Crafting a Consistent Omnichannel Narrative 

Chipotle Roblox Marketing

In the Metaverse, it's vital for a brand's activation to connect with its overall storytelling across all channels.

For example, Wendy's set up a virtual restaurant in the game Royale High and made sure it looked just like a real Wendy's place. They also brought their fun social media style with virtual stuff like baked potatoes and shake bombs.

Chipotle did something similar by putting menu items like burritos and avocado handbags in Roblox to bring their brand into the Metaverse. Keeping the branding consistent is still a big deal, even as things change in these virtual spaces.

Since people's identities and what they buy can quickly move between the virtual and real worlds, it's super important for everything to make sense together. The Metaverse gives brands new ways to tell their stories, but the main story is still the same.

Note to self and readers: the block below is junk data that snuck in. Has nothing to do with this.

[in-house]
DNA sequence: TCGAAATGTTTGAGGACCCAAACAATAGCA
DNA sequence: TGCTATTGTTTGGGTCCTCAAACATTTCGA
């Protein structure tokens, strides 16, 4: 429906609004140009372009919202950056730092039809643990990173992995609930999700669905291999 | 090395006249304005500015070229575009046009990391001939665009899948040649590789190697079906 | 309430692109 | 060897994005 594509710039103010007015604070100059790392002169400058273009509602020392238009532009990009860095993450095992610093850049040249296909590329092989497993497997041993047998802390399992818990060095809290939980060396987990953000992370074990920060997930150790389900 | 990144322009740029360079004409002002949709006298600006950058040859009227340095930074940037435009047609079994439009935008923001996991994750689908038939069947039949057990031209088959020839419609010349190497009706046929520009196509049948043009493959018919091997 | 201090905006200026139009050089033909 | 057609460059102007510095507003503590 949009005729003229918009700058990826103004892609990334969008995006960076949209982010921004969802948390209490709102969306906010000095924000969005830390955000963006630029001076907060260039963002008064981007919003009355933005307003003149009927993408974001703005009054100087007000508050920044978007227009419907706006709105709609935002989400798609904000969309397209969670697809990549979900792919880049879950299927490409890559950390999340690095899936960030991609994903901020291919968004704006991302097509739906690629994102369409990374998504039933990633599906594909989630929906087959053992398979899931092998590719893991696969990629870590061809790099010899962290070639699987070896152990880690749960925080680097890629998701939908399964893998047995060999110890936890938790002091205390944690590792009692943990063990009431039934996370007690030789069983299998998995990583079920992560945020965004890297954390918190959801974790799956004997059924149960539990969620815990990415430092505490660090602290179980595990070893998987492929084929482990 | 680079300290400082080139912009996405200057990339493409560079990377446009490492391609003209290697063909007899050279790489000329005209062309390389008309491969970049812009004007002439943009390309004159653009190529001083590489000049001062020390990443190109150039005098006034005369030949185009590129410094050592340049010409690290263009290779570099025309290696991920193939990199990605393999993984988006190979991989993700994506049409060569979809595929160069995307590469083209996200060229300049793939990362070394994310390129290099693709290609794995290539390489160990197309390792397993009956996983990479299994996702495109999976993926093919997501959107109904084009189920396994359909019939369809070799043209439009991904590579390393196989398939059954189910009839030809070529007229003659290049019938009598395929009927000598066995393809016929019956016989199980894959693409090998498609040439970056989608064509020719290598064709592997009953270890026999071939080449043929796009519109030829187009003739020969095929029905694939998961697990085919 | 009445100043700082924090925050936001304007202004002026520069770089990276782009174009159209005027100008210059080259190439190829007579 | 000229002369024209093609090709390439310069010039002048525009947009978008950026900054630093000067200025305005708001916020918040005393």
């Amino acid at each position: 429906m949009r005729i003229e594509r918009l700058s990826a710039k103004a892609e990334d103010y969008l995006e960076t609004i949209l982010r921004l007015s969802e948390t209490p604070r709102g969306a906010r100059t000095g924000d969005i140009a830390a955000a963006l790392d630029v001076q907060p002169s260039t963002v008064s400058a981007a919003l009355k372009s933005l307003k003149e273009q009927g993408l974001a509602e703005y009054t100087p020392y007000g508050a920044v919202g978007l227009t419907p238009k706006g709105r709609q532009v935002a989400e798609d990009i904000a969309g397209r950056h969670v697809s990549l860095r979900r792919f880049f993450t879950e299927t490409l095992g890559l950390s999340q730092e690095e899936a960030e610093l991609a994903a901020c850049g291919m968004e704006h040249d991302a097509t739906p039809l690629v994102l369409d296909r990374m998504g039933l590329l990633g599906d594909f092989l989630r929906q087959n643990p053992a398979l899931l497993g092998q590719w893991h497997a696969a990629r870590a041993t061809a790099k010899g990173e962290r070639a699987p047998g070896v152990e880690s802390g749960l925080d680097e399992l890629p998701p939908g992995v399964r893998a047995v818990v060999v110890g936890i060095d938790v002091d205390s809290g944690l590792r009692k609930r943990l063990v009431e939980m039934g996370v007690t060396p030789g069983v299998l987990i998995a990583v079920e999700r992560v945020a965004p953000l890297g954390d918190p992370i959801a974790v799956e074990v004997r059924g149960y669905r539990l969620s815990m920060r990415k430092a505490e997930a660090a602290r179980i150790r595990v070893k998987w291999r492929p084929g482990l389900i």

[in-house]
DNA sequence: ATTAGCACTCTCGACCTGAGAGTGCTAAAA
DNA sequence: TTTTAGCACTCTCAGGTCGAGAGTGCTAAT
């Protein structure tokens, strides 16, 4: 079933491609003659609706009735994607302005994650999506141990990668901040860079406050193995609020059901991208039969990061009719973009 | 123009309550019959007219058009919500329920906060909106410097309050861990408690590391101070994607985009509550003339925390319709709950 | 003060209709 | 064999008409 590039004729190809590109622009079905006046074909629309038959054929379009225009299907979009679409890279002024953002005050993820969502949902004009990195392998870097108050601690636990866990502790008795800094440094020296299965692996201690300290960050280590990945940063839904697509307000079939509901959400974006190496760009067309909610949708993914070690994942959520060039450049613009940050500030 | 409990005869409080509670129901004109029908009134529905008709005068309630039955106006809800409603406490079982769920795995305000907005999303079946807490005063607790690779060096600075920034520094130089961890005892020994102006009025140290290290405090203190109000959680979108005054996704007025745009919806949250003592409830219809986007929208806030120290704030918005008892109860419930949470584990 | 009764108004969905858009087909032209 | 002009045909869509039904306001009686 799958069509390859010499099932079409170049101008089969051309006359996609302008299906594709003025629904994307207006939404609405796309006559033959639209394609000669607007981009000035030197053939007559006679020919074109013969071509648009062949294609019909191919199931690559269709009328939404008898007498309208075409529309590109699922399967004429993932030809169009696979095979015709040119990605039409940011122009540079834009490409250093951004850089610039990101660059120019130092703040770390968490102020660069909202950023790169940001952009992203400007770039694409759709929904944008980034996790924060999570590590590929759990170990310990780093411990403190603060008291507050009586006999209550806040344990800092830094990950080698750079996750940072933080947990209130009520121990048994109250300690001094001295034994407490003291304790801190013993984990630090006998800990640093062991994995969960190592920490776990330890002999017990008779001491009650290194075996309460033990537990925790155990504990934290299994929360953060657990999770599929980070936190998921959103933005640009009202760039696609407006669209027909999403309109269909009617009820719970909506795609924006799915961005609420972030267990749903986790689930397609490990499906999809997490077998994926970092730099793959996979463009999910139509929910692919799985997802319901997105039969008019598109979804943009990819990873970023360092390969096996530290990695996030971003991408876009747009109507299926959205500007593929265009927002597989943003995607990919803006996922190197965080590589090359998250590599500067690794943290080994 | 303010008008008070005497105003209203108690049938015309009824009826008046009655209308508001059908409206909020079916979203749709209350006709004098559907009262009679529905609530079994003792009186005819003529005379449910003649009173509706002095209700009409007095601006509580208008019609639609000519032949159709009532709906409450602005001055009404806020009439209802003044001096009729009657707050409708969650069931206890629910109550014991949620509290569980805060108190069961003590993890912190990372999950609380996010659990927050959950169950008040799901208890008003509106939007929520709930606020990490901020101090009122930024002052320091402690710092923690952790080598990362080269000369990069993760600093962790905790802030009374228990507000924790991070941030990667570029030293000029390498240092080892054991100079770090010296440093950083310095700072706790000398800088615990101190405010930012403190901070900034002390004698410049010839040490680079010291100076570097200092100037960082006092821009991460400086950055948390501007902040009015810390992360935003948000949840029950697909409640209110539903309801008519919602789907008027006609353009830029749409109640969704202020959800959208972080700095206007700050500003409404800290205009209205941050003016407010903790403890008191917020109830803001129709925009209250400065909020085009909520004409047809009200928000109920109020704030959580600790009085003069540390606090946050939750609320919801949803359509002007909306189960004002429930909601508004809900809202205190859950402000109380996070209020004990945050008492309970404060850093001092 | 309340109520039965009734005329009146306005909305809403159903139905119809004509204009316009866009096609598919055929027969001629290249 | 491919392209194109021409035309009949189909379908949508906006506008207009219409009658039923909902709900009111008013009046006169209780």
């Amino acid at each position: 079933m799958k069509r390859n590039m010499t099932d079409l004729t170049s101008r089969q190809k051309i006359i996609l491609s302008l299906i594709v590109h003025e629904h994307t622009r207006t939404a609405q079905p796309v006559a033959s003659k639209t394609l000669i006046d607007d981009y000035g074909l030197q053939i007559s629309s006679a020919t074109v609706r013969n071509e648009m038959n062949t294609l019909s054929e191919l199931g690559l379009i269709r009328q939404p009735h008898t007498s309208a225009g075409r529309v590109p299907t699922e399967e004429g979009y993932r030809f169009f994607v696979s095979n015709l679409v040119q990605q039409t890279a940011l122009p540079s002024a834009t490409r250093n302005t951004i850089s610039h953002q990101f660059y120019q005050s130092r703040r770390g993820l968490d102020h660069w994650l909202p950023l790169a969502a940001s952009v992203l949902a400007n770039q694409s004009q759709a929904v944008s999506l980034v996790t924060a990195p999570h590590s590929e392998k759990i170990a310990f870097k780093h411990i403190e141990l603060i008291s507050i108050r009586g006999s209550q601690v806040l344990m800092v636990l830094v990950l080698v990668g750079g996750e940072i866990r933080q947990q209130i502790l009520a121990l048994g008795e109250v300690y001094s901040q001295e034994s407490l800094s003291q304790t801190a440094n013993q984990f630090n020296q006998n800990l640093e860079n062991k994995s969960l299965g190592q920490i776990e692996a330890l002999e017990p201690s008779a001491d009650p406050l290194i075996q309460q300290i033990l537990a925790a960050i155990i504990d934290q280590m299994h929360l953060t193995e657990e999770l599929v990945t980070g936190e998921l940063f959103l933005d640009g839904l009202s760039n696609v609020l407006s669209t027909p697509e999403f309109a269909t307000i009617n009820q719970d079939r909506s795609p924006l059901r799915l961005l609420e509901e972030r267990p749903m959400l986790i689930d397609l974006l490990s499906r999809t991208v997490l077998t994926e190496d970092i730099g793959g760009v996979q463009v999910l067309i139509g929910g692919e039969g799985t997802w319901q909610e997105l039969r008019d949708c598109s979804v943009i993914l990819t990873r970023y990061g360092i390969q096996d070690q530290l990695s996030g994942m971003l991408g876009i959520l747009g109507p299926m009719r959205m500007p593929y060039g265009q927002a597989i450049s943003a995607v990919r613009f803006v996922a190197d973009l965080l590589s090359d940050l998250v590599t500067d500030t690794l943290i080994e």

Transport Brand DNA Into the Metaverse

When brands step into new virtual worlds, they've got to bring their unique style along. That means ensuring everything in the Metaverse matches their look, message, personality, and more to tiny little details.

Take PUMA, for instance. They made an island in Roblox that looked just like their actual stores. Players could grab virtual PUMA shoes and clothes for their game characters, join treasure hunts, and even do parkour challenges โ€“ all things that made the PUMA brand stand out.

Every detail, from the colours and materials to how the story is told, has to bring the brand's spirit into the Metaverse. Keeping things the same and making sure people can recognise the brand is crucial for connecting with the audience.